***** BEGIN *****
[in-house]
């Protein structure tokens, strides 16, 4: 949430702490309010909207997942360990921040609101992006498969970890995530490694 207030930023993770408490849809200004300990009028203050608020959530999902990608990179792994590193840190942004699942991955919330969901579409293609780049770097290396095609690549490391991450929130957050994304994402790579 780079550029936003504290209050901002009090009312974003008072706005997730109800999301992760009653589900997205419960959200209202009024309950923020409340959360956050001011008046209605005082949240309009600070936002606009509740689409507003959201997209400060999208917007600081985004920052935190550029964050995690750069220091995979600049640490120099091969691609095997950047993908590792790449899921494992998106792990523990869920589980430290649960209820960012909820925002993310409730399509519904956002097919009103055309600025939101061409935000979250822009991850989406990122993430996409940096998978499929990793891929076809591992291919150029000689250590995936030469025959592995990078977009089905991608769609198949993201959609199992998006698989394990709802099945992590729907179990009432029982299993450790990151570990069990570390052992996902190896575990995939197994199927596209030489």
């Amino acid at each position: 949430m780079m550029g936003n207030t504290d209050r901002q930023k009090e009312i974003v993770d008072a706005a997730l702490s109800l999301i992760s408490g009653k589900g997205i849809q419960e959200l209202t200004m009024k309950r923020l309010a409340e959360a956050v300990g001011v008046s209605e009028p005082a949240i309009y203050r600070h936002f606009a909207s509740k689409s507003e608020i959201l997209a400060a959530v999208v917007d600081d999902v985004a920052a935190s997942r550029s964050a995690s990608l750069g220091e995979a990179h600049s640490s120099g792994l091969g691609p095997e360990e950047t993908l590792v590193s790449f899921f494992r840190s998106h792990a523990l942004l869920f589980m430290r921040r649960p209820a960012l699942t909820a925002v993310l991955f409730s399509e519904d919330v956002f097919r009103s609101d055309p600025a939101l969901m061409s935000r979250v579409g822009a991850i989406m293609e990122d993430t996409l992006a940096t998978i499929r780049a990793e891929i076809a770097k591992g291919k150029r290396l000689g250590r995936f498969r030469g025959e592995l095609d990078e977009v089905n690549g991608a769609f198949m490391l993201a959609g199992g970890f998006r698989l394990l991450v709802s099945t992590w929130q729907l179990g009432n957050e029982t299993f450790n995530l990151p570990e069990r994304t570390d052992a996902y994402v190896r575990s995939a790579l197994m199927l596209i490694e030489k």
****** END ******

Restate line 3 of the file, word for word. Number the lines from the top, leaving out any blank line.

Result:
């Amino acid at each position: 949430m780079m550029g936003n207030t504290d209050r901002q930023k009090e009312i974003v993770d008072a706005a997730l702490s109800l999301i992760s408490g009653k589900g997205i849809q419960e959200l209202t200004m009024k309950r923020l309010a409340e959360a956050v300990g001011v008046s209605e009028p005082a949240i309009y203050r600070h936002f606009a909207s509740k689409s507003e608020i959201l997209a400060a959530v999208v917007d600081d999902v985004a920052a935190s997942r550029s964050a995690s990608l750069g220091e995979a990179h600049s640490s120099g792994l091969g691609p095997e360990e950047t993908l590792v590193s790449f899921f494992r840190s998106h792990a523990l942004l869920f589980m430290r921040r649960p209820a960012l699942t909820a925002v993310l991955f409730s399509e519904d919330v956002f097919r009103s609101d055309p600025a939101l969901m061409s935000r979250v579409g822009a991850i989406m293609e990122d993430t996409l992006a940096t998978i499929r780049a990793e891929i076809a770097k591992g291919k150029r290396l000689g250590r995936f498969r030469g025959e592995l095609d990078e977009v089905n690549g991608a769609f198949m490391l993201a959609g199992g970890f998006r698989l394990l991450v709802s099945t992590w929130q729907l179990g009432n957050e029982t299993f450790n995530l990151p570990e069990r994304t570390d052992a996902y994402v190896r575990s995939a790579l197994m199927l596209i490694e030489k």